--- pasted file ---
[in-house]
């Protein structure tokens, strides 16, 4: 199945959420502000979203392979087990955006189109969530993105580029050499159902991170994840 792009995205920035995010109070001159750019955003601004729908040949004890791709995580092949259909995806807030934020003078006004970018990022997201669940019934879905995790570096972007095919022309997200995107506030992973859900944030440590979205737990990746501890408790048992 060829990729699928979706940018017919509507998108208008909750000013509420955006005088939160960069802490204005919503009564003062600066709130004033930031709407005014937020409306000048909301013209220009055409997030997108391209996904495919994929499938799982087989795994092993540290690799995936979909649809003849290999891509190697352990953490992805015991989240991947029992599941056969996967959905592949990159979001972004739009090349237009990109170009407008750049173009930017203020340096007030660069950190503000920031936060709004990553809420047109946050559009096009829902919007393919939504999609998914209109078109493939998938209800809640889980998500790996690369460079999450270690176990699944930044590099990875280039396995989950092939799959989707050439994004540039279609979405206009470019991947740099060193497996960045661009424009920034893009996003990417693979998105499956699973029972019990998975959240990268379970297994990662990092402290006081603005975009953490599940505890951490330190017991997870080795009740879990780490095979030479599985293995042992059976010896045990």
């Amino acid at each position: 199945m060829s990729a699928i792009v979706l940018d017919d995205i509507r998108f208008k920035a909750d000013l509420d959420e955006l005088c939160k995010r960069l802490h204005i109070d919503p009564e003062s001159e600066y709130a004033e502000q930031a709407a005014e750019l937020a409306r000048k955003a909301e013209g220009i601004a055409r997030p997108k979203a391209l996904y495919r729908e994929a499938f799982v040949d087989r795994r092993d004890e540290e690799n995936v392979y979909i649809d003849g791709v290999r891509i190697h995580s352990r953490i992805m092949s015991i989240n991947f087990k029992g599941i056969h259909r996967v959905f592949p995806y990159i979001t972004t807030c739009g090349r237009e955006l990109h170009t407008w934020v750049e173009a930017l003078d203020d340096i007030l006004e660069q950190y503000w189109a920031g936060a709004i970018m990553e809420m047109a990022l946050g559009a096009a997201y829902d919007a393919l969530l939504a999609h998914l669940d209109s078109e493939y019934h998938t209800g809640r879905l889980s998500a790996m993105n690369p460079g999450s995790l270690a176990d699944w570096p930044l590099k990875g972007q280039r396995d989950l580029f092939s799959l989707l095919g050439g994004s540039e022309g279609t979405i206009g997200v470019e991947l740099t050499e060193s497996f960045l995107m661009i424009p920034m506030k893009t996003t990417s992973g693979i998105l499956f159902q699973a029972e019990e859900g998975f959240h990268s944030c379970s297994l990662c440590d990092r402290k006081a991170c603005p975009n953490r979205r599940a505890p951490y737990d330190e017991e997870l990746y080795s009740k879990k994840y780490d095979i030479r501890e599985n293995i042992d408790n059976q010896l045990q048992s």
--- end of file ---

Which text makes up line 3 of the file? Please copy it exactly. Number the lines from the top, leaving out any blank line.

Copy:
């Amino acid at each position: 199945m060829s990729a699928i792009v979706l940018d017919d995205i509507r998108f208008k920035a909750d000013l509420d959420e955006l005088c939160k995010r960069l802490h204005i109070d919503p009564e003062s001159e600066y709130a004033e502000q930031a709407a005014e750019l937020a409306r000048k955003a909301e013209g220009i601004a055409r997030p997108k979203a391209l996904y495919r729908e994929a499938f799982v040949d087989r795994r092993d004890e540290e690799n995936v392979y979909i649809d003849g791709v290999r891509i190697h995580s352990r953490i992805m092949s015991i989240n991947f087990k029992g599941i056969h259909r996967v959905f592949p995806y990159i979001t972004t807030c739009g090349r237009e955006l990109h170009t407008w934020v750049e173009a930017l003078d203020d340096i007030l006004e660069q950190y503000w189109a920031g936060a709004i970018m990553e809420m047109a990022l946050g559009a096009a997201y829902d919007a393919l969530l939504a999609h998914l669940d209109s078109e493939y019934h998938t209800g809640r879905l889980s998500a790996m993105n690369p460079g999450s995790l270690a176990d699944w570096p930044l590099k990875g972007q280039r396995d989950l580029f092939s799959l989707l095919g050439g994004s540039e022309g279609t979405i206009g997200v470019e991947l740099t050499e060193s497996f960045l995107m661009i424009p920034m506030k893009t996003t990417s992973g693979i998105l499956f159902q699973a029972e019990e859900g998975f959240h990268s944030c379970s297994l990662c440590d990092r402290k006081a991170c603005p975009n953490r979205r599940a505890p951490y737990d330190e017991e997870l990746y080795s009740k879990k994840y780490d095979i030479r501890e599985n293995i042992d408790n059976q010896l045990q048992s």